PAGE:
On the whole, while fast boats are nice to have, especially when fishing a big water with no restrictions, they are really not necessary for most situations and can be a liability. For small waters and rivers, the beginner to boat fishing should look more towards a boat of 12 to 14 feet with an engine that will push it at around 5 or 6 mph. A 4hp engine will suit a 12 foot boat quite nicely while an 8hp engine will do just fine for a 14 footer. Much depends on the type of hull the boat has. A displacement hull pushes through the water when on the move while a planing hull rides over it. Generally, a boat with a planing hull will take a bigger engine and will travel much faster.

eebbf1sniper.jpgI have two boats at the moment, a ten foot plastic boat and a 14 foot Quicksilver aluminium. My ten footer is ideal for use in places where launching is a problem. It is light enough to get on the car roof, weighing just 90lbs and can be launched even down a sheer drop by lowering it with a rope. It’s called a sniper 10, the second one I’ve had and I wouldn’t be without it. I find that a 4hp engine or my 55lb thrust electric push it along at a nice speed and the manufacturers recommendation is for an engine size no greater than 6hp on this little boat. Fitting a larger engine would be of little use, causing the boat to sit up in the water rather than travel faster and wasting much fuel at the same time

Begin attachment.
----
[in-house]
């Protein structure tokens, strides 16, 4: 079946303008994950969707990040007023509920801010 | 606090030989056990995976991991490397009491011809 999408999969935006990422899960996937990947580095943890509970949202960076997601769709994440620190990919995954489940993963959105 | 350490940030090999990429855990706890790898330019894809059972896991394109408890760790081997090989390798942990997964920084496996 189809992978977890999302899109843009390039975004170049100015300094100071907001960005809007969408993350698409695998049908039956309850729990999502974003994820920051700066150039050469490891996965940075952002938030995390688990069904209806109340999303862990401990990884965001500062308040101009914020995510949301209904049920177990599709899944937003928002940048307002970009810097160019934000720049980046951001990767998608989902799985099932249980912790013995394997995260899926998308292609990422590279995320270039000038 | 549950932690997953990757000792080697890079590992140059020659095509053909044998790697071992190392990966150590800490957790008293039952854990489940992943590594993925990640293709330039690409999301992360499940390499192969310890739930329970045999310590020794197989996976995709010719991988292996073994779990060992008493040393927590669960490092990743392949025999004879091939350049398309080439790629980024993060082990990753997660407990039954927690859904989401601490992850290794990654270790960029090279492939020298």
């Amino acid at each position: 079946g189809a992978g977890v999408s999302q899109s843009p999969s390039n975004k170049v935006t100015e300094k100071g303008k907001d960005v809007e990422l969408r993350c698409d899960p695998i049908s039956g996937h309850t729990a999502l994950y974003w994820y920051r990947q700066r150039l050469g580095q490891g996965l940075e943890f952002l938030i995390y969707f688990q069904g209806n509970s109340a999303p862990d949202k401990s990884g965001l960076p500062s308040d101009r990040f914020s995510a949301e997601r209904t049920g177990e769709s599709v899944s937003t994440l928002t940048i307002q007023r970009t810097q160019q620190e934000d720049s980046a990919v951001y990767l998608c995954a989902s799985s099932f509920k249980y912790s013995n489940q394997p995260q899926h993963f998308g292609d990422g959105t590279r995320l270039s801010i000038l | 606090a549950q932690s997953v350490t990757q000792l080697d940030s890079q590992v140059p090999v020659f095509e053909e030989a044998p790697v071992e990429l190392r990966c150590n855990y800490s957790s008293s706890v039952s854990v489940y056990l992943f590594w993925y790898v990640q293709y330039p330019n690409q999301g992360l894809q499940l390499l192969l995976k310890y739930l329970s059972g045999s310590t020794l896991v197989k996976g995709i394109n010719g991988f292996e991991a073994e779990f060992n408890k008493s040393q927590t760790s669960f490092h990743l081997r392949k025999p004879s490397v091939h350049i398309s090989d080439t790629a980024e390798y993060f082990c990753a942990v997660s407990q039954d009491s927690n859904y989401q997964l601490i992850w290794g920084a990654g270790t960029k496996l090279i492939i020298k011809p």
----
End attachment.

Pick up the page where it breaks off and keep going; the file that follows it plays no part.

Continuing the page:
This is a principle that many people fail to grasp, the engine size must be suited to the size and style of the boat. I once witnessed a very experienced angler who had fitted an engine far too large for the boat he was using. The result was that he got nowhere fast, the boat sitting up like a performing poodle in the water and after a relatively short space of time the boat’s transom was badly damaged

The size of the engine will impact too on your flexibility. A 4hp engine with an integral fuel tank is a handy size to carry around and can be fitted to your boat single-handedly in seconds. Larger engines than this tend to have remote fuel tanks which take up room in the boat and make them a little more difficult to transport. Engines of greater than 8hp are pretty heavy and large engines cannot easily (safely) be fitted by an individual. That’s ok if you’re intending to leave your engine fastened to the boat all the time but that makes them a target for thieves. Moreover, if you are likely to want use your engine on a hire boat from time to time you will want something you can transport easily.

Flexibility is the key. My little sniper is remarkably stable and I’ve landed some pretty big fish in it – fish of over a hundred pounds! It has its limitations however. Being so light, it tends to sit on the water rather than in it. This makes it very susceptible to being blown about by the wind and I would not consider using it in windy weather – particularly on a big water. It is also rather too small for two, especially in the winter when all the extra clothing, waterproofs, flasks and food seem to take up more space than they do on the bank. Moreover, being an open boat with no shelter makes it pretty uncomfortable when that east wind blows.

eebbf1messy-boat.jpgWhat material?